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Morning Spew

It’s Thursday, and You Won’t Believe Why Trader Joe’s Shut Down Their Wine Store

Heading into the busiest stretch of the year, Trader Joe’s closed its only wine shop. Workers say it’s union-busting.

6:33 AM EDT on August 18, 2022

A summer day in Bryant Park. (Hell Gate)

A week ago, workers at the Trader Joe’s wine shop on 14th Street woke up to shocking news: The grocery chain’s only wine store in New York City was abruptly closed overnight, and the workers were given no guarantees that they would be transferred to another Trader Joe's. For many other New Yorkers, the news was also a surprise—the discount wine store had always been popular, and with college students returning in a few weeks, it seemed like a strange time to pull the plug.

Now comes a possible explanation for why Trader Joe’s would take away our sweet, discount vino. According to HuffPost’s Dave Jamieson, the grocery chain shut the store down right before workers were planning to unionize.

Robert “Rab” Bradlea, who worked at the store for five years, told the outlet that a union drive was almost ready to file with the National Labor Relations Board for an election, and had a majority of support from the store’s staff. 

“They’re hoping this dissuades other workers from doing the same thing we’ve done,” Bradlea told HuffPost. 

The workers were organizing with the United Food and Commercial Workers (UFCW), and had hoped to go public this week. Trader Joe’s did not respond to a request for comment from HuffPost. Hell Gate has also reached out to Trader Joe’s for comment. In a statement, UFCW told Hell Gate that it's "ready to pursue all legal action, including filing charges against Trader Joe’s for their shameless union busting."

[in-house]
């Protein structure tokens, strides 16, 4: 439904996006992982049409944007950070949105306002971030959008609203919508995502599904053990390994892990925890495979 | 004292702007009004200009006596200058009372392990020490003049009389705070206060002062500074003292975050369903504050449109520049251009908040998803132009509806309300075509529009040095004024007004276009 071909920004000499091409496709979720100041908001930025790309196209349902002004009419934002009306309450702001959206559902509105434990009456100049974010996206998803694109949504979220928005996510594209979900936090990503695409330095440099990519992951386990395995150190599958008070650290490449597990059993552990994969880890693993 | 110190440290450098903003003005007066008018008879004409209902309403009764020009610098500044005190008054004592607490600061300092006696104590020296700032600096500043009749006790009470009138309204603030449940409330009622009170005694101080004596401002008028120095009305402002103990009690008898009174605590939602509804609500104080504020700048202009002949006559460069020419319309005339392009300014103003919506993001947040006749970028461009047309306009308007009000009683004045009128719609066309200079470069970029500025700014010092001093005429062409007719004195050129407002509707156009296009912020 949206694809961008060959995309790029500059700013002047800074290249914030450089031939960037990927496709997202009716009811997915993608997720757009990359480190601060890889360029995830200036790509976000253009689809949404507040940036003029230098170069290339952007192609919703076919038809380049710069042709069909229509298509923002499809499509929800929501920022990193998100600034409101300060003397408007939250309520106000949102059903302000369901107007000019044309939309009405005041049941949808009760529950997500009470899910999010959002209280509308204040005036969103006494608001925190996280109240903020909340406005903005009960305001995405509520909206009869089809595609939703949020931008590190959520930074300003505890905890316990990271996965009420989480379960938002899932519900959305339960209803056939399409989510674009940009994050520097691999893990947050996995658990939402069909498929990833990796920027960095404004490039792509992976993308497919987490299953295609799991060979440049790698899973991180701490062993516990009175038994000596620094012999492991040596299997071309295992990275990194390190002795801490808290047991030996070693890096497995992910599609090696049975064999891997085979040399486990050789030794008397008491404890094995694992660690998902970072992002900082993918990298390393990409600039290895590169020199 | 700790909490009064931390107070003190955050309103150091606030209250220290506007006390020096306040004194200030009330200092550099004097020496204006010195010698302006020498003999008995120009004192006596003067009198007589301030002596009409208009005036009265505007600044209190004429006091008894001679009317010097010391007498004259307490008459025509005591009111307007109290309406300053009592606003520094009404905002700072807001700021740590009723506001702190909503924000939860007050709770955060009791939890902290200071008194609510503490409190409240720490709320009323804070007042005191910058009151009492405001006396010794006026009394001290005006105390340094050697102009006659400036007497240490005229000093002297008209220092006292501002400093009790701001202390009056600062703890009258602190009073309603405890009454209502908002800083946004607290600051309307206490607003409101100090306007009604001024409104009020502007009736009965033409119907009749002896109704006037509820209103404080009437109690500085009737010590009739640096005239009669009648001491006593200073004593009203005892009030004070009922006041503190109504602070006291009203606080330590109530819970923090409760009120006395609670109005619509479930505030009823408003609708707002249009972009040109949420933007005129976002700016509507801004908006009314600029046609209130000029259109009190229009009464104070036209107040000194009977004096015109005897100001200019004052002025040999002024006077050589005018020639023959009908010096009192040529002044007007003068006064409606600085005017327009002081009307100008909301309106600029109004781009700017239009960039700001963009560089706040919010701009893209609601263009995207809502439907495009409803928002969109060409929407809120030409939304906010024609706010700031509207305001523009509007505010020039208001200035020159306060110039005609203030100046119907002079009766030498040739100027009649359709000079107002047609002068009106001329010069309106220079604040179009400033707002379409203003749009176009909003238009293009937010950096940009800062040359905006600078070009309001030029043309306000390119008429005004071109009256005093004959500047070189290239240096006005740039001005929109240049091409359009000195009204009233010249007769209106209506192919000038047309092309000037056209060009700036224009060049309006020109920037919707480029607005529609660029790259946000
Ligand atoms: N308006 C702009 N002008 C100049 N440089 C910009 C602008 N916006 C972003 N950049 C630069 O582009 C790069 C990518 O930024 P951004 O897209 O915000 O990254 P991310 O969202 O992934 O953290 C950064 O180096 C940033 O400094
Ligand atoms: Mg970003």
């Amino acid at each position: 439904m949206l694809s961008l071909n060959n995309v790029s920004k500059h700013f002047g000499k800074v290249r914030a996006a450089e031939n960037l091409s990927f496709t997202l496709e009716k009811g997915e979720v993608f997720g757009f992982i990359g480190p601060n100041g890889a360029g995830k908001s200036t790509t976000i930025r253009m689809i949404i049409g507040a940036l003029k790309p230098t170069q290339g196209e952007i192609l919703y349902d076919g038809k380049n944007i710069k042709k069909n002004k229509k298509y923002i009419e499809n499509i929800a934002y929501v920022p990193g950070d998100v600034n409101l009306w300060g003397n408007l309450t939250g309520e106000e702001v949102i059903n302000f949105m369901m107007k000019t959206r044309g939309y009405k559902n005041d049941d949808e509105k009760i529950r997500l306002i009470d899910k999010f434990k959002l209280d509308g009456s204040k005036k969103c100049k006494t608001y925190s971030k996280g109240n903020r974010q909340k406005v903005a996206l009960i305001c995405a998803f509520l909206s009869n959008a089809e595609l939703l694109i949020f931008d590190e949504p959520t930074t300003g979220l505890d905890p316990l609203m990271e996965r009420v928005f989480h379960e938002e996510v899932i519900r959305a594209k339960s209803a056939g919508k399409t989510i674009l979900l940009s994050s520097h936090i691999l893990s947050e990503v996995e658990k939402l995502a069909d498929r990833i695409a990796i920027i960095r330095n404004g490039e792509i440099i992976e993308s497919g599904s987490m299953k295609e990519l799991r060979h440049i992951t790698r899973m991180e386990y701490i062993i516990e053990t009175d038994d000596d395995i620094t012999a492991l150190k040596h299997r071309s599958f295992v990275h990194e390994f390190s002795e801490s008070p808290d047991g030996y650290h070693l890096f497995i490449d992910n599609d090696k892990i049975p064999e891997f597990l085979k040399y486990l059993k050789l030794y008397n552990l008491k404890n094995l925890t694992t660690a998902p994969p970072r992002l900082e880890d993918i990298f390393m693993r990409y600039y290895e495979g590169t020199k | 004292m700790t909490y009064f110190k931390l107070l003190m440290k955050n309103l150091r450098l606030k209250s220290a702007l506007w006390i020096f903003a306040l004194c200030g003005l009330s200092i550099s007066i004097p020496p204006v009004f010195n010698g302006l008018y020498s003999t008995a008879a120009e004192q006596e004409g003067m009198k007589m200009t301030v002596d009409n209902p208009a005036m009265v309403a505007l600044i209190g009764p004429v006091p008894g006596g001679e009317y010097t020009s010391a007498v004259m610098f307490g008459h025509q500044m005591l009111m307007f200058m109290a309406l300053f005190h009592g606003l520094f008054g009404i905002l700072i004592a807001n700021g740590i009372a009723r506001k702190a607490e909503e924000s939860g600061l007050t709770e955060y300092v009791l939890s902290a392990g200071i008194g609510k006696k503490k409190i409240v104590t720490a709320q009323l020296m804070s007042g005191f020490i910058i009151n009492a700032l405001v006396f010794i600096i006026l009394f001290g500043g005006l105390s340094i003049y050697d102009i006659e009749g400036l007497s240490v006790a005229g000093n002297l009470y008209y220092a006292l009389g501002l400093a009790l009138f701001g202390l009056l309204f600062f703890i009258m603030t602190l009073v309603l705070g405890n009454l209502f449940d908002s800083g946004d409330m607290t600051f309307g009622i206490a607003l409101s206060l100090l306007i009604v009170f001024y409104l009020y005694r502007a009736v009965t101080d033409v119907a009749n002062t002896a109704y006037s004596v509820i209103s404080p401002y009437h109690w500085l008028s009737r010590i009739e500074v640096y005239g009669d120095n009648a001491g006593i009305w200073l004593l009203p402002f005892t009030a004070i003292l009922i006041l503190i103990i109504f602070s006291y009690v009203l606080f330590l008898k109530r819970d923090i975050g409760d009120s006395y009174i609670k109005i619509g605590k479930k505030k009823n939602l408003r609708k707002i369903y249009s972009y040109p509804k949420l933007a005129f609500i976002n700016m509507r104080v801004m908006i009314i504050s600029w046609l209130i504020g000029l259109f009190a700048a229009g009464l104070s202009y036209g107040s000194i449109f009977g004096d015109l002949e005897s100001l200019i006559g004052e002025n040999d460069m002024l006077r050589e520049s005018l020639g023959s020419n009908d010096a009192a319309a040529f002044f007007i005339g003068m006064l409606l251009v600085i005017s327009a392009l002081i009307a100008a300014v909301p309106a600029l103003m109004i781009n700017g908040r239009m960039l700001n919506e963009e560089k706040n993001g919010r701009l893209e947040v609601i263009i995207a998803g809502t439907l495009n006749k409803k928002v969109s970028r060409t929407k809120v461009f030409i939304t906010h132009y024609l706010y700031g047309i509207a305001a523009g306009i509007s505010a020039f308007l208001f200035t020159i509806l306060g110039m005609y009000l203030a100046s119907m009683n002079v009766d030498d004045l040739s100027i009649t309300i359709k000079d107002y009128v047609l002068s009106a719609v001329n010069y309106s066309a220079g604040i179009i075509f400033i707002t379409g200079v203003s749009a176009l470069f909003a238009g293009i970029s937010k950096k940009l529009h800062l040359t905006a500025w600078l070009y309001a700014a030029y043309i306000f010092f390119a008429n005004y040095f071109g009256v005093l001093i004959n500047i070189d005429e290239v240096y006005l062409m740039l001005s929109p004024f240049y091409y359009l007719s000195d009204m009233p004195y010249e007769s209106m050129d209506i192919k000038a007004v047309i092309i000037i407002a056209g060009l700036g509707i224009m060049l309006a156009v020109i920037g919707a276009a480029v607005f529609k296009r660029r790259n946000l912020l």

The unionization effort at the TJ’s wine shop is not alone—workers at two other Trader Joe’s stores, one in Hadley, Massachusetts and one in Minneapolis, have already voted to unionize, and other stores across the country haved filed to hold elections. As Starbucks workers across the country have unionized at an astonishing clip, the workers at Trader Joe’s, another corporation that long-prided itself on “an environment that is safe, welcoming, inclusive, and respectful for all” appear to be getting in on the action. 

But it’s funny what happens to those companies that proclaim they have long been supportive of their workers, when those workers join a union. In Astoria, Starbucks fired a union organizer and barista in early July, just days after that store’s workers won a union election. Starbucks told Hell Gate the worker was fired for “failing to uphold our Mission & Values,” while the worker, Austin Locke, told us that these reasons were “baseless.” 

For now, Trader Joe’s has offered to help workers find “opportunities” at other stores. Labor law allows an owner to shut down their business if their employees unionize, but they are supposed to shut down the entire operation (just ask DNAinfo Chicago about all that). Is what Trader Joe's did legal?